The second day I went to lunch in the cafeteria again. I saw a group of employees from my area sitting together again, but this time the group was larger. They had been joined by others from our sister departments. They waived me over and I joined them. The discussion quickly turned to management and leadership again and their questions continued. It was clear that they weren't challenging me. Instead they were trying to learn from me.

Too bad I really didn't know what to tell them.

Over the next few weeks the crowd grew somewhat and then stabilized. Each day we gathered together and had discussions about how to lead people and manage our processes. These were fun, engaging discussions among a group of people who were clearly excited to be working there (in spite of the RIF) and were anxious to do more.

We were in the midst of a big project when I joined and my team worked very hard over the next few months to complete it. At one point we broke into shifts and worked around the clock to move the program forward. It was clear these people enjoyed their job and were enjoying working for me But I really didn't know why. I certainly was not any technical help to them, and I was trying to navigate through a company that was many times larger than I was used to.

At the end of the project, I was promoted. My boss did not promote me. Her boss did not promote me. Instead, my promotion came from someone three levels above who liked what I had brought to the team. But with this promotion came a Performance Review. This review was written by my boss, a woman who I learned a tremendous amount from in a relatively short period of time. Her name was Stephanie Kohan and she gave me what was, up until that time, the most honest assessment of my career. In this review she discussed my strengths and what I had brought to the team. But she also identified 3 or 4 areas where I clearly needed development.

My reaction to this review was telling. I thought, "Your boss's boss just promoted me. I'm no longer your subordinate. I'm your equal. It's odd that you would be telling me where to improve."

But reading the review, I had to admit that she made good points. I had gotten results with this project, but I certainly had a lot to learn. And the funny thing was, she didn't seem to be pointing out my areas for development to make me feel bad. Instead, she seemed to be trying to help me.

Till next time.....

Dave Meyer

Saturday, December 20, 2008

History and Background - Part II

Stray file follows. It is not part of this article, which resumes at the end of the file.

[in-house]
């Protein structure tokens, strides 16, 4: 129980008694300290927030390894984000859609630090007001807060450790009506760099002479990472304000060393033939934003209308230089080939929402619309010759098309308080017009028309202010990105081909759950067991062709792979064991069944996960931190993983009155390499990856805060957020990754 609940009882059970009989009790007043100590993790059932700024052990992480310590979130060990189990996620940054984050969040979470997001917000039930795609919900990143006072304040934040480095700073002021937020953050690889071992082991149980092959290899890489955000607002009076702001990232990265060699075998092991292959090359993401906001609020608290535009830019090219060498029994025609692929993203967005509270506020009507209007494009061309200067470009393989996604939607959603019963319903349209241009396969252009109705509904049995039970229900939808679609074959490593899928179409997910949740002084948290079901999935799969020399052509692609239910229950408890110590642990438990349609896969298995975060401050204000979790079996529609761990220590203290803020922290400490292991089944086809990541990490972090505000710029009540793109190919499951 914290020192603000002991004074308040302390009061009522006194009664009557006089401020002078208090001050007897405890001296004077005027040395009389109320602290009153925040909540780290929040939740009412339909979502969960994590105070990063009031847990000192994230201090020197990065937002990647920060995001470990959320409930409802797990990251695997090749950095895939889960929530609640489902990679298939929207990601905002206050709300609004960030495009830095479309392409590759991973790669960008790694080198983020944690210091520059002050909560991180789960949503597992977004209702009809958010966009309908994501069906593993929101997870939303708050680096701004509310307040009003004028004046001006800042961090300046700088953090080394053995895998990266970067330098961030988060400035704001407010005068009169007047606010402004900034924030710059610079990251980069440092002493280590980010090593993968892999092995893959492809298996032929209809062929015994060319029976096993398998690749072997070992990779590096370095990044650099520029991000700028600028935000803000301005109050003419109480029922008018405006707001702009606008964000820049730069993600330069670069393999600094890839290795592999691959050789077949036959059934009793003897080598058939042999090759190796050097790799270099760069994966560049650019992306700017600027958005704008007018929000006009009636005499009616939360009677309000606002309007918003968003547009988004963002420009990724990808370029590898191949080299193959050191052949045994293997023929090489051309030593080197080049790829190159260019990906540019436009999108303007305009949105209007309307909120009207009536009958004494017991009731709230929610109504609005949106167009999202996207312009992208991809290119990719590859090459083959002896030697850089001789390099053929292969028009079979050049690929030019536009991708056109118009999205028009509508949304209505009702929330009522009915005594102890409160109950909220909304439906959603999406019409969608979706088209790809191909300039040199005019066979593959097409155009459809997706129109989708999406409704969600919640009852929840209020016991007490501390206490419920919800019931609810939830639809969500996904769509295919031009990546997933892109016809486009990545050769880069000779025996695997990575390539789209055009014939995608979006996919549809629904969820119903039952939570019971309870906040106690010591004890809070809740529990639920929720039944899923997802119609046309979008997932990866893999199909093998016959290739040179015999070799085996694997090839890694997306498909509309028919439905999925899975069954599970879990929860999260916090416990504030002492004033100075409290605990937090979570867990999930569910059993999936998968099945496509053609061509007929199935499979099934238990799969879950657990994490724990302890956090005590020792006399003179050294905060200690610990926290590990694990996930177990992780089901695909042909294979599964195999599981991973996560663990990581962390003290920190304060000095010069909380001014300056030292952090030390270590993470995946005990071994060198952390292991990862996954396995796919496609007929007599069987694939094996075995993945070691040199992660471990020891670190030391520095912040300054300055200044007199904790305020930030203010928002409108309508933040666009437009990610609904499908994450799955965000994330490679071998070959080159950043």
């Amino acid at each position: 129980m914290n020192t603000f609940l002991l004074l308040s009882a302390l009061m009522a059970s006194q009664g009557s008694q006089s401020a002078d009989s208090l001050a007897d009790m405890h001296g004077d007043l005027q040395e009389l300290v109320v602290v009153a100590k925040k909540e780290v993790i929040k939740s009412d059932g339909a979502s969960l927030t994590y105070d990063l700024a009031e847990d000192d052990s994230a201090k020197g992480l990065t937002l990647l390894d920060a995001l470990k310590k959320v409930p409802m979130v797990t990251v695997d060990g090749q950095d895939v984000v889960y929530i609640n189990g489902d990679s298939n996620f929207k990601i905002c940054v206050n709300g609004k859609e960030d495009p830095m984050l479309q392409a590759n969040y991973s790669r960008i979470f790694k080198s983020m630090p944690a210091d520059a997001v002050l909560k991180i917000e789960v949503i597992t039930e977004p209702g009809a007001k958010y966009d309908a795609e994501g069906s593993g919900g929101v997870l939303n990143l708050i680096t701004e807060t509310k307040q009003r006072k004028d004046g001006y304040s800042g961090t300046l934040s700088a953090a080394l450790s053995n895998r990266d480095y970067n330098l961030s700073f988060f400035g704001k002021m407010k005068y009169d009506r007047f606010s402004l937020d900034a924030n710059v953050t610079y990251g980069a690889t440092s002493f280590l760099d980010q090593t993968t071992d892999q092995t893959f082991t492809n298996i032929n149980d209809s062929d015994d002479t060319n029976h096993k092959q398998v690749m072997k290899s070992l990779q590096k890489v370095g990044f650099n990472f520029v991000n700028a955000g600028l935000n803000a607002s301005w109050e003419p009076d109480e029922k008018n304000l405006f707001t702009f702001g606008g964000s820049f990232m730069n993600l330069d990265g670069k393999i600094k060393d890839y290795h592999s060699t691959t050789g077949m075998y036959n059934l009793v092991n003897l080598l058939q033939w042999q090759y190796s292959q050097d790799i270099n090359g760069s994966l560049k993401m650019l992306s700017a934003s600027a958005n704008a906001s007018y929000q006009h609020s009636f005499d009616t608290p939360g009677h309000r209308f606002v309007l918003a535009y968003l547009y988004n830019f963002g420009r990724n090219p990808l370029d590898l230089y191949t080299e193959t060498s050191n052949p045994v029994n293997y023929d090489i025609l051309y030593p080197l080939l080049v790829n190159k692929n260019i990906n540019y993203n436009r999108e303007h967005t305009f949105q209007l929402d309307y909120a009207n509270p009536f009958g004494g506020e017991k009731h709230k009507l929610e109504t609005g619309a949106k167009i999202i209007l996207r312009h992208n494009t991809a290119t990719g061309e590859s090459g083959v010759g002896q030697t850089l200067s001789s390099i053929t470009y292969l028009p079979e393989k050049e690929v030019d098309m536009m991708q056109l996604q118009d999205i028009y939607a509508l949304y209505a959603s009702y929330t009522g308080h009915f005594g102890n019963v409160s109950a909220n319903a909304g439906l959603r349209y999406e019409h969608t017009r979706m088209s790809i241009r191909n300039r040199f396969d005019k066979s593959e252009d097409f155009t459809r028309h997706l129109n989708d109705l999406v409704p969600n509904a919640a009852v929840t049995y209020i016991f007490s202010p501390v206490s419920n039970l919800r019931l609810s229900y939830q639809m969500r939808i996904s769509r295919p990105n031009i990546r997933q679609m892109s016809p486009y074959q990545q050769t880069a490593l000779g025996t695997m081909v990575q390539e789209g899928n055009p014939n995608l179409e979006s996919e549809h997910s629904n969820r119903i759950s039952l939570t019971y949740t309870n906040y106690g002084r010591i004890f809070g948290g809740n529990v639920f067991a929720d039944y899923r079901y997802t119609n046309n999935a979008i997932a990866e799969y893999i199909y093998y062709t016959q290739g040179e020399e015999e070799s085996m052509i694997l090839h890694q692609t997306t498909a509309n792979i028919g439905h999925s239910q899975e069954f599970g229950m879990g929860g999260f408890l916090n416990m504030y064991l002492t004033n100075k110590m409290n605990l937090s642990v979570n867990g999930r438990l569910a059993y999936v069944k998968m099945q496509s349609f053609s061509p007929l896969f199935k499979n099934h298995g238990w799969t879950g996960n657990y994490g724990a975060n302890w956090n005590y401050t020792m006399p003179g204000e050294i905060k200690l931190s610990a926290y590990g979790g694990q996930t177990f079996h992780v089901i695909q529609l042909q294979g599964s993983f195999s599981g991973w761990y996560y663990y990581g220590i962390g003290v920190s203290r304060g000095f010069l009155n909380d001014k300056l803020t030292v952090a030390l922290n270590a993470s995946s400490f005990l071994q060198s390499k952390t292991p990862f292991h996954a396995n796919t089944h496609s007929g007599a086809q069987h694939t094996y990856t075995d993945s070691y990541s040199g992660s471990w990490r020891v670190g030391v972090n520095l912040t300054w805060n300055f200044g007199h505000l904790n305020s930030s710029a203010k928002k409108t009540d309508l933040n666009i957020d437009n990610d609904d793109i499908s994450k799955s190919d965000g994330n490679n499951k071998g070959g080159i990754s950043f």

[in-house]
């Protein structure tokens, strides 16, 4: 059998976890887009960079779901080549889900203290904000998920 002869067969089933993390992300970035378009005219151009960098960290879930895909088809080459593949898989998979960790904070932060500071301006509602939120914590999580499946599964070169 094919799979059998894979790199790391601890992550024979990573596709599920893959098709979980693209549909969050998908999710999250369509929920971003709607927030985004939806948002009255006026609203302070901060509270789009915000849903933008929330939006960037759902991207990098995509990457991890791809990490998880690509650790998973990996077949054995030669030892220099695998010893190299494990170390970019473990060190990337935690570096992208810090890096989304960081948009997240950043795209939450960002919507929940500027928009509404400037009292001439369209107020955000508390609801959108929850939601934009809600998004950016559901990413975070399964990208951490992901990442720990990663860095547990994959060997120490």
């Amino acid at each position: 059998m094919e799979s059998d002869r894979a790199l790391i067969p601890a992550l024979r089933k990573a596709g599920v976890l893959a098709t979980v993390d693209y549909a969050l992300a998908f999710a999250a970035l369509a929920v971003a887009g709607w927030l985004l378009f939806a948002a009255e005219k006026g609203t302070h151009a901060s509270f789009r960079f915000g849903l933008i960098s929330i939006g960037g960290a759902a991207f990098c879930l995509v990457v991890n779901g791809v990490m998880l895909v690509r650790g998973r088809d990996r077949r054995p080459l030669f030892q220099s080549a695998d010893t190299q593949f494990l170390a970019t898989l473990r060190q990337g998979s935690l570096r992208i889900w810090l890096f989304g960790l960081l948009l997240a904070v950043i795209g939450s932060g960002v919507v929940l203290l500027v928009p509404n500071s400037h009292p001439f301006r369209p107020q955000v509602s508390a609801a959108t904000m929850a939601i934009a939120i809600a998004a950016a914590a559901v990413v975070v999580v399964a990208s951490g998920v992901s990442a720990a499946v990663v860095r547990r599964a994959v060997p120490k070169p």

I want to take a brief pause now and look back at my career up until the time I joined MCI. Or more correctly, I want to take a look at certain aspects of my development as a manager and leader along the way.

Throughout my career I had been promoted several times, received regular raises and praise from my bosses, and had taken on new responsiblities. I did most of this on my own because I received very little valuable feedback along the way.

I remember my first Performance Review in Chicago. My boss pulled out a copy of a report that I produced monthly on my accounts. The report was wrong, he had said. And it had been wrong for an entire year.

I was stunned. I wanted to know what was wrong so that I could fix it.

"That's your problem, not mine" was his response.

I checked with my peers. It seems that they had liked the way I did my report better than the old way, so they had modeled their reports after mine.

And we were all wrong.

And it was our problem, not the boss's.

Needless to say, I did not feel committed to that boss or that company. And when I left, I never looked back. Except to steal away one of their best employees to my next company.

In my second company I received numerous glowing reviews. Although at one point my boss said, "You know, you have a little bit of a temper." In reality, that was an understatement and I knew it. I didn't tolerate failure well from myself or those around me.

My view was, "I have high expectations".

My peers and some of my employees thought I was a jerk.

That's pretty much all of the feedback that I received until I worked for the retailer in Washington DC.

One day my boss came to me rather distraught. One of the managers who worked for me was responsible for presenting some rather complex material to a group of our associates. She had done it every couple of months for a year or so and was quite good at it.

But she was ill that day and my boss needed me to fill in for her and make this presentation to a rather large, rather skeptical audience.


If you know me, you know that I speak quickly. In fact, I sometimes speak too quickly, making it difficult for some people to understand me. At the same time, I have always done well in front of groups. I enjoy working in front of groups and for the most part, don't have the same problem with my speed.

Too bad this boss didn't know that.


My boss was very upset about the situation, but I told him not to worry. I would fill in for her.

A few hours later we were in front of this group. My boss was antsy and anxious, although I did not understand why. When it was my turn to speak I got up, engaged my audience, built a solid connection with them, and presented my material. They engaged me enthusiastically and 45 minutes later, I was done.